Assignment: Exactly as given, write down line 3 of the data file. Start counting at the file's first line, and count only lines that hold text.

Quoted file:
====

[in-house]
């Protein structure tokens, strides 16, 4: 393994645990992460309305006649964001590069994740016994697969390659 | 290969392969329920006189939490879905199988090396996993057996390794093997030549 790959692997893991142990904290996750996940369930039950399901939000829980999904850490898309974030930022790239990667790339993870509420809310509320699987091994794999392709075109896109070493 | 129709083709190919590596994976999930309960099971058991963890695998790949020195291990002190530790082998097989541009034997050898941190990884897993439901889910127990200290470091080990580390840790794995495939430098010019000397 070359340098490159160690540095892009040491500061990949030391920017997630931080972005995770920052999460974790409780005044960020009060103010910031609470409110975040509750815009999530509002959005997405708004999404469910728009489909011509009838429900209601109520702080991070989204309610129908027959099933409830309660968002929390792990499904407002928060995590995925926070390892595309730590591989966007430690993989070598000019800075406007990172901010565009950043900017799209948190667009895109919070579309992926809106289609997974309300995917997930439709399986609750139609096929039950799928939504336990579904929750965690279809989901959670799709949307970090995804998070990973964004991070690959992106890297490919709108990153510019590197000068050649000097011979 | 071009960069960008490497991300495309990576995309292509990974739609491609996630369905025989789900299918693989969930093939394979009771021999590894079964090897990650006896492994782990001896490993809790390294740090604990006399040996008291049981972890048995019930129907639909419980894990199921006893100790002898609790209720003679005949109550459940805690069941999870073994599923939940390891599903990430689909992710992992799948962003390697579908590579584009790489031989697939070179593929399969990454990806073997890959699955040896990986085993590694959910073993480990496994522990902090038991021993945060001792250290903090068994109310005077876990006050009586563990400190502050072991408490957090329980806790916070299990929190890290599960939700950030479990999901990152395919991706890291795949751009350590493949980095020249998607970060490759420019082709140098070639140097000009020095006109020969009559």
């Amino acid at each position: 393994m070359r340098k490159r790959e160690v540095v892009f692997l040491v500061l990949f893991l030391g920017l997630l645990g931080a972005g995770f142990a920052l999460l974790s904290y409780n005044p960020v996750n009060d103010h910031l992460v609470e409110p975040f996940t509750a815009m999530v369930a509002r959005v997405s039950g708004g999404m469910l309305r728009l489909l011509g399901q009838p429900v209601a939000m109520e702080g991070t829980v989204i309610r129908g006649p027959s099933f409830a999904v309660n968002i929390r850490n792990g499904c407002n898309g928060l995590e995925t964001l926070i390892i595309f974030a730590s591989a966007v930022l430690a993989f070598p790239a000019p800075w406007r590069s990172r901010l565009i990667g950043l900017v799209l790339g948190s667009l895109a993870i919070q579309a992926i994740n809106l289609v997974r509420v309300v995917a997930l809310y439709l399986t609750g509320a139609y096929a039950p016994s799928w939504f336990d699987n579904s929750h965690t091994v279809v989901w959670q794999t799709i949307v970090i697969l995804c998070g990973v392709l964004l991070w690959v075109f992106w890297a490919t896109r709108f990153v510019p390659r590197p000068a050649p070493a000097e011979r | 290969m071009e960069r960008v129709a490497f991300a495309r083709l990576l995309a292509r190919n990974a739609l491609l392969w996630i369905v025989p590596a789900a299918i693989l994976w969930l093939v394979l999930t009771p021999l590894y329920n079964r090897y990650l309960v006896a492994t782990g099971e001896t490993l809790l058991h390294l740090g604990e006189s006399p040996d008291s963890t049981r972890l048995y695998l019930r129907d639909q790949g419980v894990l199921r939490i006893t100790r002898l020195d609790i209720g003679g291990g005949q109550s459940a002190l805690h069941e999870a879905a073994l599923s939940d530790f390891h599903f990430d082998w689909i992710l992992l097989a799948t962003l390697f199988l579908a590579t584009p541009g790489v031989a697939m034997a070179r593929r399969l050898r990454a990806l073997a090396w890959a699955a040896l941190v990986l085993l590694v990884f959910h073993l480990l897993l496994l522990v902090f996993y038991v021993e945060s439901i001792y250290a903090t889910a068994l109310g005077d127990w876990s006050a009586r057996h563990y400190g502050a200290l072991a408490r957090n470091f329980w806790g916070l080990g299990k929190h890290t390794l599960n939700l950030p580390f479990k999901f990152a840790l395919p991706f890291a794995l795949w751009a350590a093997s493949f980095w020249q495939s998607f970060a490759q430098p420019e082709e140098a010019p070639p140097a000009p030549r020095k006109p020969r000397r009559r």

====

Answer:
């Amino acid at each position: 393994m070359r340098k490159r790959e160690v540095v892009f692997l040491v500061l990949f893991l030391g920017l997630l645990g931080a972005g995770f142990a920052l999460l974790s904290y409780n005044p960020v996750n009060d103010h910031l992460v609470e409110p975040f996940t509750a815009m999530v369930a509002r959005v997405s039950g708004g999404m469910l309305r728009l489909l011509g399901q009838p429900v209601a939000m109520e702080g991070t829980v989204i309610r129908g006649p027959s099933f409830a999904v309660n968002i929390r850490n792990g499904c407002n898309g928060l995590e995925t964001l926070i390892i595309f974030a730590s591989a966007v930022l430690a993989f070598p790239a000019p800075w406007r590069s990172r901010l565009i990667g950043l900017v799209l790339g948190s667009l895109a993870i919070q579309a992926i994740n809106l289609v997974r509420v309300v995917a997930l809310y439709l399986t609750g509320a139609y096929a039950p016994s799928w939504f336990d699987n579904s929750h965690t091994v279809v989901w959670q794999t799709i949307v970090i697969l995804c998070g990973v392709l964004l991070w690959v075109f992106w890297a490919t896109r709108f990153v510019p390659r590197p000068a050649p070493a000097e011979r | 290969m071009e960069r960008v129709a490497f991300a495309r083709l990576l995309a292509r190919n990974a739609l491609l392969w996630i369905v025989p590596a789900a299918i693989l994976w969930l093939v394979l999930t009771p021999l590894y329920n079964r090897y990650l309960v006896a492994t782990g099971e001896t490993l809790l058991h390294l740090g604990e006189s006399p040996d008291s963890t049981r972890l048995y695998l019930r129907d639909q790949g419980v894990l199921r939490i006893t100790r002898l020195d609790i209720g003679g291990g005949q109550s459940a002190l805690h069941e999870a879905a073994l599923s939940d530790f390891h599903f990430d082998w689909i992710l992992l097989a799948t962003l390697f199988l579908a590579t584009p541009g790489v031989a697939m034997a070179r593929r399969l050898r990454a990806l073997a090396w890959a699955a040896l941190v990986l085993l590694v990884f959910h073993l480990l897993l496994l522990v902090f996993y038991v021993e945060s439901i001792y250290a903090t889910a068994l109310g005077d127990w876990s006050a009586r057996h563990y400190g502050a200290l072991a408490r957090n470091f329980w806790g916070l080990g299990k929190h890290t390794l599960n939700l950030p580390f479990k999901f990152a840790l395919p991706f890291a794995l795949w751009a350590a093997s493949f980095w020249q495939s998607f970060a490759q430098p420019e082709e140098a010019p070639p140097a000009p030549r020095k006109p020969r000397r009559r």